Even the Ghost is a Comedian

We were playing a board game, Dixit, with our daughter and son-in-law, in which one player says a phrase to clue a picture card. The clue shouldn’t be too obvious, or too difficult. Our son-in-law said, “bad times.” Immediately the power went off and we were plunged into complete darkness. After a few seconds, the lights came back on.

Years before, we were having one of our rare summer heat waves, and we had a fan on in our bedroom. I woke up with the distinct feeling that there was someone in the room with us. I told my sleeping husband about that sensation, even though there was obviously no one else there. A few seconds later, the fan clicked off. “Who did that?” asked my half-asleep husband. “Must have been that guy. Who else?” We were both in bed, across the room from the fan.

The Nature of Reality

I wake up to beautiful blue sky
and a tsunami warning on my iPad.
I check news and weather reports,
but find nothing on earthquakes
or other natural disasters.

Hours later, a message appears
saying the warning was a test.

I take my daily walk
with no device
on my wrist or in my pocket.
No steps will be counted.
Does my walk do me any good?

Here Goes

One of four small prints
in which a large, mouse-gray circle
floats up towards the top edge.
Like a raggedly clipped head of hair
the brushstrokes overlap
in every direction.
The ether in which it floats
is pink with orange and violet-gray
casts. There is a softly-textured
irregularity to the whole thing.

I was testing a new technique.
It was only a test.
It’s nothing, really.
It’s everything, maybe.

(a tanka)

fat orb weaver
squatting in her web
trapping and wrapping
a soft plucking from the edge
announces a tiny doomed suitor

Red Light at Morning

A Golden Shovel from Kimiko Hahn’s poem “The Dream of Bubbles,” in her book Brain Fever.

Smoke is obscuring the sun, the
message it brings is of unborn
dreams from the north. It may
remind us always to be
grateful. We are seeing
the grief and ashes of some-
where else. Light is a telltale thing.

Put Down Your Pencils (a ghazal)

This poetry prompt prompted only a pout:
Purposefully vague, we’re to write from the inside out.

Weep for us all, our president is a lout,
He distracts me from writing from the inside out.

He’s a con man, a creep, his daughter’s products he touts,
Such corruption breeds leaks from the inside out.

If only we had power, if poor people had clout,
I wouldn’t be writing from the inside out.

In my dreams, they turn tail, their defeat is a rout,
Prison memoirs they write from the inside out.

My conscience says, Sheila, abandon all doubt,
Resist, do what’s right, from the inside out.

We’re All Connected

I tell the cashier at the food co-op that this is the first time I’m using my new, post-hacking credit card. I tell him how unambitious this particular hacker was: all he bought was a few items via iTunes, totaling just over a hundred dollars. David, the cashier, says that one time his hacker stayed in a nice place on the Oregon coast, spent a lot of money at a fancy kite store, etc. I feel sorry for my hacker, who seems to share my tendency towards self-denial. I do like his pseudonym, however, which I learn from Michelle, the iTunes customer service rep: Algernon Jones.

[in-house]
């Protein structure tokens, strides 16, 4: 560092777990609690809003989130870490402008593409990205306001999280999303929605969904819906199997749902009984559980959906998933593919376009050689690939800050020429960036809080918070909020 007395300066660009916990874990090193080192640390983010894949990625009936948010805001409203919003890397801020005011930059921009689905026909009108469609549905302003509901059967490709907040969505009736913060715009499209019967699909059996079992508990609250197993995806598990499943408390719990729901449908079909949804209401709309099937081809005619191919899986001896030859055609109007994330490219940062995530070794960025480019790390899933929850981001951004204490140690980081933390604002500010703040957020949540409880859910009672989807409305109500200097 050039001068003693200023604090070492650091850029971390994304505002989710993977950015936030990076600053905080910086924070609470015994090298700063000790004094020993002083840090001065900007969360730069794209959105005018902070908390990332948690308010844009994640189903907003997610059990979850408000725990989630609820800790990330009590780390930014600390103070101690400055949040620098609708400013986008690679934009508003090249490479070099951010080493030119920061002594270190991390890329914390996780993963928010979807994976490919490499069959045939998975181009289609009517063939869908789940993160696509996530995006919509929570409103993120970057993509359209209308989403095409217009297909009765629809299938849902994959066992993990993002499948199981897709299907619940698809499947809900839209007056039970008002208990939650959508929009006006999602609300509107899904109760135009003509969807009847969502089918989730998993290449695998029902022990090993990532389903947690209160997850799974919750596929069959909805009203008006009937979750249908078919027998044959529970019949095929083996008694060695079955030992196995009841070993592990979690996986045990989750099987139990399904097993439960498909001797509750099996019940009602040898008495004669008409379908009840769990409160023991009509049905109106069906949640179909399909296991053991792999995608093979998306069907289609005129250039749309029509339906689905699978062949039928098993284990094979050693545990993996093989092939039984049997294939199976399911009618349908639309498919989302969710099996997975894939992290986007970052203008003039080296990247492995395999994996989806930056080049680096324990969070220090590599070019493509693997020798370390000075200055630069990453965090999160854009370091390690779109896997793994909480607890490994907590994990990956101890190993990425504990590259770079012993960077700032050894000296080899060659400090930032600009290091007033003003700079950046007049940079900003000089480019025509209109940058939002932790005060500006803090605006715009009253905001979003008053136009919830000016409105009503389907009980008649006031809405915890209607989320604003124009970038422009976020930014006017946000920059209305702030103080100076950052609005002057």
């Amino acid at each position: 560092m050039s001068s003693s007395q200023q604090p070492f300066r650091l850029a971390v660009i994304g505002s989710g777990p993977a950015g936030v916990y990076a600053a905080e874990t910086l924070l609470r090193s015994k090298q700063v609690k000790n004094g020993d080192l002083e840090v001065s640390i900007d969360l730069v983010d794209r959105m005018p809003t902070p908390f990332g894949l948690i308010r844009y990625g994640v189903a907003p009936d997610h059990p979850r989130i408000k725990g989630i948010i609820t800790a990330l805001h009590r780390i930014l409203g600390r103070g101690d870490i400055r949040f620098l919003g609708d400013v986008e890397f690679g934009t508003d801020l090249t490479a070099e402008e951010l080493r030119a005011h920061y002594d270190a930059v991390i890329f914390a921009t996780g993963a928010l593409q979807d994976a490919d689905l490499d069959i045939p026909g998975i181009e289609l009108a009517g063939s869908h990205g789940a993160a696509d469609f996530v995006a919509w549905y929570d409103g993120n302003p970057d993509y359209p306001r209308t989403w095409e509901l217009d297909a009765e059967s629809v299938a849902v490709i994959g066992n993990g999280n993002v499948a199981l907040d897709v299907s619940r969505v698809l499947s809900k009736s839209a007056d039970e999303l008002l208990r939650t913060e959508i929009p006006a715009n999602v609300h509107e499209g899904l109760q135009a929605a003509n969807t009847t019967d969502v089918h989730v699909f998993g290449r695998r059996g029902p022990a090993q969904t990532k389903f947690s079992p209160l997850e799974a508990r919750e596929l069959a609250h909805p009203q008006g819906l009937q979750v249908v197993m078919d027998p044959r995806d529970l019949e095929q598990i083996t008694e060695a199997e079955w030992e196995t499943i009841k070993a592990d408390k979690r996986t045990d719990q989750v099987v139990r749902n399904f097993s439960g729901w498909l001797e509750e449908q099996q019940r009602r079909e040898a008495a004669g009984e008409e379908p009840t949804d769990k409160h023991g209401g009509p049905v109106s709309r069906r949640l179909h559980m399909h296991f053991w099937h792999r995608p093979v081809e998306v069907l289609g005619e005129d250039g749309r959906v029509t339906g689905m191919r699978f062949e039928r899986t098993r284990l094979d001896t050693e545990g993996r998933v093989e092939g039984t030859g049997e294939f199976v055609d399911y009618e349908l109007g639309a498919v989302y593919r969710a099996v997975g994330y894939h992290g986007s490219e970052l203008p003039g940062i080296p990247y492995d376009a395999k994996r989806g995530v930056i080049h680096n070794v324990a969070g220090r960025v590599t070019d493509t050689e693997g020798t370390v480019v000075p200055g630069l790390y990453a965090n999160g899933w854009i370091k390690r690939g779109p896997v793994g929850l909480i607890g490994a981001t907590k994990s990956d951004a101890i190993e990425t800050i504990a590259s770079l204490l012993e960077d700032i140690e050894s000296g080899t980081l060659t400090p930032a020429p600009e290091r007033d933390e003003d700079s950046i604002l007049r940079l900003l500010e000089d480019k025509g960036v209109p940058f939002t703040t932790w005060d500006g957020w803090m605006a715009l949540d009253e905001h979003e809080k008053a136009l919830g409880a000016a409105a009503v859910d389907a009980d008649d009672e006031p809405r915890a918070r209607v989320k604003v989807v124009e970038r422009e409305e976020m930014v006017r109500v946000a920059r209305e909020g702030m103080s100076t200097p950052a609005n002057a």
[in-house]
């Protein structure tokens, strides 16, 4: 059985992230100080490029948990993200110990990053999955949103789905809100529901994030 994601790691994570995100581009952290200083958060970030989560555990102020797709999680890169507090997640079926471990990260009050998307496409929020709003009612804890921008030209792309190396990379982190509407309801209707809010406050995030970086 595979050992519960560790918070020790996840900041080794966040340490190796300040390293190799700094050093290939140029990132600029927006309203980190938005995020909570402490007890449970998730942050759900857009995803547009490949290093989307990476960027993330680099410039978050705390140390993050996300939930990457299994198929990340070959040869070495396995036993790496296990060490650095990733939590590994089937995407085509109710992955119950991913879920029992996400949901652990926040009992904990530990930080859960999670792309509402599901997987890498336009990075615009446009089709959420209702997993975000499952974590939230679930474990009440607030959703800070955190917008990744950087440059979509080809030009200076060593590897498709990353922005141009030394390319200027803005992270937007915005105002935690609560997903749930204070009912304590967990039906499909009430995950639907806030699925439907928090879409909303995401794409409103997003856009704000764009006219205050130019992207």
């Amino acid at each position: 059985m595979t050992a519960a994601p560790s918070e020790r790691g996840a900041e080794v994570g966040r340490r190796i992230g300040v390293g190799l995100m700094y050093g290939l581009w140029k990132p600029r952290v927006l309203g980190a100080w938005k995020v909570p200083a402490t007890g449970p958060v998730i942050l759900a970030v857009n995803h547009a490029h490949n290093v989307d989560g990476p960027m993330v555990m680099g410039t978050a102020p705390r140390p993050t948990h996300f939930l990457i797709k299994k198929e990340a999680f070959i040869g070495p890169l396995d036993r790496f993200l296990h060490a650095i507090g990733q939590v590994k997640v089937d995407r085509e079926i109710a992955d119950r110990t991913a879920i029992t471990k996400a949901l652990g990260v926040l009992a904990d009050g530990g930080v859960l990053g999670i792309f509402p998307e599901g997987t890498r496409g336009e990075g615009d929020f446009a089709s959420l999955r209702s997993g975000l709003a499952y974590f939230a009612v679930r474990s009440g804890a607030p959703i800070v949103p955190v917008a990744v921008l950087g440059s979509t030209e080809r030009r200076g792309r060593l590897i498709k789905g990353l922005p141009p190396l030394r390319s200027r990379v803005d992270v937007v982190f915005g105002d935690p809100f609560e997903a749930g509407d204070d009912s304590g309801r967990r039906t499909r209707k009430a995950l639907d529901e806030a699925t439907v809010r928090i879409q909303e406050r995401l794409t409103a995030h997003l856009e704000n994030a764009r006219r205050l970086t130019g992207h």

(a tanka)

horse and dog books
have their own special shelf
in the children’s library
learning about love and loss
on the accelerated track

Tools

Office supplies piled high
should stir my heart and mind
but he defiles all he touches

When they’re used as empty props
to support his thieving aims
he inflames my heart and mind

Virgin folders make it plain
he’s never really worked at all
and when we’re asked to compare

the merits of his policies
based on the amount of paper saved
I exit the political theater

Liminal Capitalism

Thanks to my latest hacker, I have a new credit card. This one not only has a chip, of course, but the capacity to make purchases via tapping. Simply tap the card on the terminal. I haven’t had the opportunity to do that yet. I look forward to experiencing the thrill of crowding onto that cutting edge with the rest of the up-to-date buyers. The rate of technological innovation accelerates. We must keep up, even though the overall condition of the earth seems not to be improving.

I once saw a startlingly clear drone photo of a beach resort. The receding wave’s irregular lacework was frozen in one of its infinitely random macrame designs. The beach umbrellas had been arranged in straight, evenly-spaced rows of primary colors. The minds of nature and humankind are facing off, as usual. I suppose there will be a winner and a loser. In the meantime, I’ll share my new string of digits with all my pay pals.

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